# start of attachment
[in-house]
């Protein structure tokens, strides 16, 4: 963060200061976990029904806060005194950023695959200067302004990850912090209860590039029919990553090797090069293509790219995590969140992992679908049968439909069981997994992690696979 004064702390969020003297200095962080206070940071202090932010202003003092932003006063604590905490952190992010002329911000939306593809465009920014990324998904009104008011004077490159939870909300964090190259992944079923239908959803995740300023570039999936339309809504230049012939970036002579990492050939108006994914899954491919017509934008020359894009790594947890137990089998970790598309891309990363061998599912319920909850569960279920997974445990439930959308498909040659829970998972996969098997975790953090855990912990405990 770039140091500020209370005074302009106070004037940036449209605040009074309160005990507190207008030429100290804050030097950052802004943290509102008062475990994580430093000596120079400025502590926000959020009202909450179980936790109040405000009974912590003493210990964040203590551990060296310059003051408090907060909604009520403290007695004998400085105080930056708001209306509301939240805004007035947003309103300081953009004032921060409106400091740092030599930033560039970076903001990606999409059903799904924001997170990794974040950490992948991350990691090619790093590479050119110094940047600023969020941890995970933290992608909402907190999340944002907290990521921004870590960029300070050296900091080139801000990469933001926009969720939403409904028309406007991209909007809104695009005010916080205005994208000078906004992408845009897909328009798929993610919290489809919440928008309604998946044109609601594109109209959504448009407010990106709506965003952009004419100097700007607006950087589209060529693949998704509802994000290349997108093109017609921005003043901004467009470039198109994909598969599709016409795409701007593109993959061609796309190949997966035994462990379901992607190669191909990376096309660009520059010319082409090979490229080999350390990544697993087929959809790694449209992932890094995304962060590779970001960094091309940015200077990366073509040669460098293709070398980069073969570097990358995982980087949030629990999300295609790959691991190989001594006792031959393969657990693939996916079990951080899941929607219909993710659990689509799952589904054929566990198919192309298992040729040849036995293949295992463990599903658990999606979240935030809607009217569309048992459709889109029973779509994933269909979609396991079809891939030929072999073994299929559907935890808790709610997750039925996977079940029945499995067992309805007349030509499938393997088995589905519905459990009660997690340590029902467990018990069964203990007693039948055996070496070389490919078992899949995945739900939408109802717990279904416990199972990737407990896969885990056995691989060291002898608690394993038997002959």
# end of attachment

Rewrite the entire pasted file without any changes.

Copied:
[in-house]
């Protein structure tokens, strides 16, 4: 963060200061976990029904806060005194950023695959200067302004990850912090209860590039029919990553090797090069293509790219995590969140992992679908049968439909069981997994992690696979 004064702390969020003297200095962080206070940071202090932010202003003092932003006063604590905490952190992010002329911000939306593809465009920014990324998904009104008011004077490159939870909300964090190259992944079923239908959803995740300023570039999936339309809504230049012939970036002579990492050939108006994914899954491919017509934008020359894009790594947890137990089998970790598309891309990363061998599912319920909850569960279920997974445990439930959308498909040659829970998972996969098997975790953090855990912990405990 770039140091500020209370005074302009106070004037940036449209605040009074309160005990507190207008030429100290804050030097950052802004943290509102008062475990994580430093000596120079400025502590926000959020009202909450179980936790109040405000009974912590003493210990964040203590551990060296310059003051408090907060909604009520403290007695004998400085105080930056708001209306509301939240805004007035947003309103300081953009004032921060409106400091740092030599930033560039970076903001990606999409059903799904924001997170990794974040950490992948991350990691090619790093590479050119110094940047600023969020941890995970933290992608909402907190999340944002907290990521921004870590960029300070050296900091080139801000990469933001926009969720939403409904028309406007991209909007809104695009005010916080205005994208000078906004992408845009897909328009798929993610919290489809919440928008309604998946044109609601594109109209959504448009407010990106709506965003952009004419100097700007607006950087589209060529693949998704509802994000290349997108093109017609921005003043901004467009470039198109994909598969599709016409795409701007593109993959061609796309190949997966035994462990379901992607190669191909990376096309660009520059010319082409090979490229080999350390990544697993087929959809790694449209992932890094995304962060590779970001960094091309940015200077990366073509040669460098293709070398980069073969570097990358995982980087949030629990999300295609790959691991190989001594006792031959393969657990693939996916079990951080899941929607219909993710659990689509799952589904054929566990198919192309298992040729040849036995293949295992463990599903658990999606979240935030809607009217569309048992459709889109029973779509994933269909979609396991079809891939030929072999073994299929559907935890808790709610997750039925996977079940029945499995067992309805007349030509499938393997088995589905519905459990009660997690340590029902467990018990069964203990007693039948055996070496070389490919078992899949995945739900939408109802717990279904416990199972990737407990896969885990056995691989060291002898608690394993038997002959």